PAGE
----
There’s nothing like a fresh slate to imprint the year upon. CREW Greater Philadelphia, the PA/NJ/DE CCIM Chapter, IREM Delaware Valley Chapter, and the SIOR Philadelphia Chapter supported the sentiment in their collaborative event forecasting 2024’s outlook for commercial real estate. The speaker was one of those individuals who is a rare combination of someone highly intelligent who can still present ideas leaving you at the edge of your seat. For a CRE professional like myself tied to the health of the market dictating project volume, I had vested interest in the subject matter. Dr. Yun, the economist speaker, did not disappoint. His commentary was shaped by the great uncertainty around interest rates dictating borrowing at a national and local level. There were a couple of areas I found worth repeating (and also holding onto as a reference when the clock strikes 2025).

Transaction Volume

While the volume of deals in 2023 was cut by 60%, this was primarily a product of the credit situation tightening. The only way to improve this is for interest rates to decline. Commercial property prices were below pre-COVID time levels, however community banks felt the heat of federal rate hikes. Dr. Yun brought up an interesting theory that since larger banks have periodic “stress tests” with the Fed, there is more of a potential preparation for rate changes. Small banks typically have no indication of what’s to come. This situation played out in the case of Silicon Valley Bank’s collapse, as large venture capital firms withdrew their money amid fears of the local bank’s health.

Jobs and GDP

In our region, the number of jobs increased beyond pre-COVID levels (January 2017 was the beginning of the graph presented). Apartment vacancy rates are rising mainly because of the high supply. The demand hasn’t gone away, the supply is just so insurmountable. Given this climate, rent growth isn’t very strong and trending downward. Office space in Philly is classified by high vacancies and Dr. Yun made the stretch to say probably half the space is empty at this point. On the other hand, retail leasing is positive. We’d have to agree with this observation.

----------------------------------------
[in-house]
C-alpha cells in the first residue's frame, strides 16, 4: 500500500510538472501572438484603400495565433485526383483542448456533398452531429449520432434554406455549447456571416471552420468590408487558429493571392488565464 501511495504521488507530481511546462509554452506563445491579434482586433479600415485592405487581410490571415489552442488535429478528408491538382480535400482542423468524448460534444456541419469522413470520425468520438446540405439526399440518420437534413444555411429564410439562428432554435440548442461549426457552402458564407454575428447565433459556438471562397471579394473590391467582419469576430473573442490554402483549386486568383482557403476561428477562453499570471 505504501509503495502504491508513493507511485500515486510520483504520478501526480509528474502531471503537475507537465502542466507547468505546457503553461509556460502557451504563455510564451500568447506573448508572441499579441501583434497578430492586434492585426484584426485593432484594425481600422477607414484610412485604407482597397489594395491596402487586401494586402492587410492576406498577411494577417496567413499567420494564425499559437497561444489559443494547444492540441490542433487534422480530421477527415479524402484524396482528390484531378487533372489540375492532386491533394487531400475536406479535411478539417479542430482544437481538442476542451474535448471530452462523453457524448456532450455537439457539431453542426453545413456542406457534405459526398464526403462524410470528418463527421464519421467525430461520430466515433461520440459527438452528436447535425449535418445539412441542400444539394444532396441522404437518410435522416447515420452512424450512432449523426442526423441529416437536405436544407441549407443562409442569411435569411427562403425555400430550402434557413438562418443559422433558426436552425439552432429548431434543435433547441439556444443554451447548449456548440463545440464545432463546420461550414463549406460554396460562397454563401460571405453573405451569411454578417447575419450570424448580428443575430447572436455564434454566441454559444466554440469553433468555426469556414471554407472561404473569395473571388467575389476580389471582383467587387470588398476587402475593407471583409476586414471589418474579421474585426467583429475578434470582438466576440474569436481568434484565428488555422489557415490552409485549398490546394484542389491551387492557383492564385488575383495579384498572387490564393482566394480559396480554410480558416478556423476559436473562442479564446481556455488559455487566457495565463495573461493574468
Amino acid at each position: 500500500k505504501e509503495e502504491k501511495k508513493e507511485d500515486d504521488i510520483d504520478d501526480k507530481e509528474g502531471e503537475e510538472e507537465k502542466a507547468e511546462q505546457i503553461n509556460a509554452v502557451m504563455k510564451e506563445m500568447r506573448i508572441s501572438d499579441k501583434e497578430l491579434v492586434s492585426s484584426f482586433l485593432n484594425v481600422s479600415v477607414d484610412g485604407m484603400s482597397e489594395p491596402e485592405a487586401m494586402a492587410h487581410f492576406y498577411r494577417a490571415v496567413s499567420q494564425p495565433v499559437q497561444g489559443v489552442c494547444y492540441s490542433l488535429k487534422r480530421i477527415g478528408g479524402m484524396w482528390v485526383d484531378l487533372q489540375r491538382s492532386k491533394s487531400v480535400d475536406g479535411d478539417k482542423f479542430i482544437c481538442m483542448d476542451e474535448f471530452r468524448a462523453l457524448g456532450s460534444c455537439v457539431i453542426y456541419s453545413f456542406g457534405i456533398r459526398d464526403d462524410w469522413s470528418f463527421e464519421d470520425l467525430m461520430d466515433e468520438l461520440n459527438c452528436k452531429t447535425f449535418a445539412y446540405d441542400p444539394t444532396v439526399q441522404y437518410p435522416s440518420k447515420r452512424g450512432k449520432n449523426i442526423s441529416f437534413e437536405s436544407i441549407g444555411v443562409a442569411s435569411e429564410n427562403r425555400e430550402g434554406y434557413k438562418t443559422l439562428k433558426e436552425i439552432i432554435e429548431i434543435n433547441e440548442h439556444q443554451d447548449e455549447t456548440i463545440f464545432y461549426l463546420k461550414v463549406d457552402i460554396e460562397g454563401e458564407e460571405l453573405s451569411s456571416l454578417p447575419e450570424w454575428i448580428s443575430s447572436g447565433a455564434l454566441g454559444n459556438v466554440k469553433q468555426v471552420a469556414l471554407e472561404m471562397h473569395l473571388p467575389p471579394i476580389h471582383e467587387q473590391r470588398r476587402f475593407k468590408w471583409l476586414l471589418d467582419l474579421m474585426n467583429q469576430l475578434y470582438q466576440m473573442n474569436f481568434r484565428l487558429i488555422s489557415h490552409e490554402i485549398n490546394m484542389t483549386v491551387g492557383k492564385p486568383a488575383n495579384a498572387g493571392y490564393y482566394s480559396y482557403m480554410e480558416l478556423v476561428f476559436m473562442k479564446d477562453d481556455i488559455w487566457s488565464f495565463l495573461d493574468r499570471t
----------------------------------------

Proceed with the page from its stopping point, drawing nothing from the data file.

The Outlook

So what predictions were shared? Over the long term, interest rates will likely fall. National rent data will catch up with the local numbers and this will cause the Fed to stop raising rates. One interesting item shared was that the average price of mobile homes is at an all-time high. This is not due to wealth gain; however, a testament in housing shortage (specifically single family homes). Getting even more specific, Dr. Yun believed rates would be cut potentially up to 4 times in 2024. Time will tell – in the meantime, there will be much shaped by the winning administration this election day. While the economy being “good” or “bad” can often be characterized by political ties or opinions, it’s great to hear a statistical end to get the true perspective from data.

Thank you to CREW, CCIM, IREM, and SIOR for some awesome food for thought, actual food, and great company.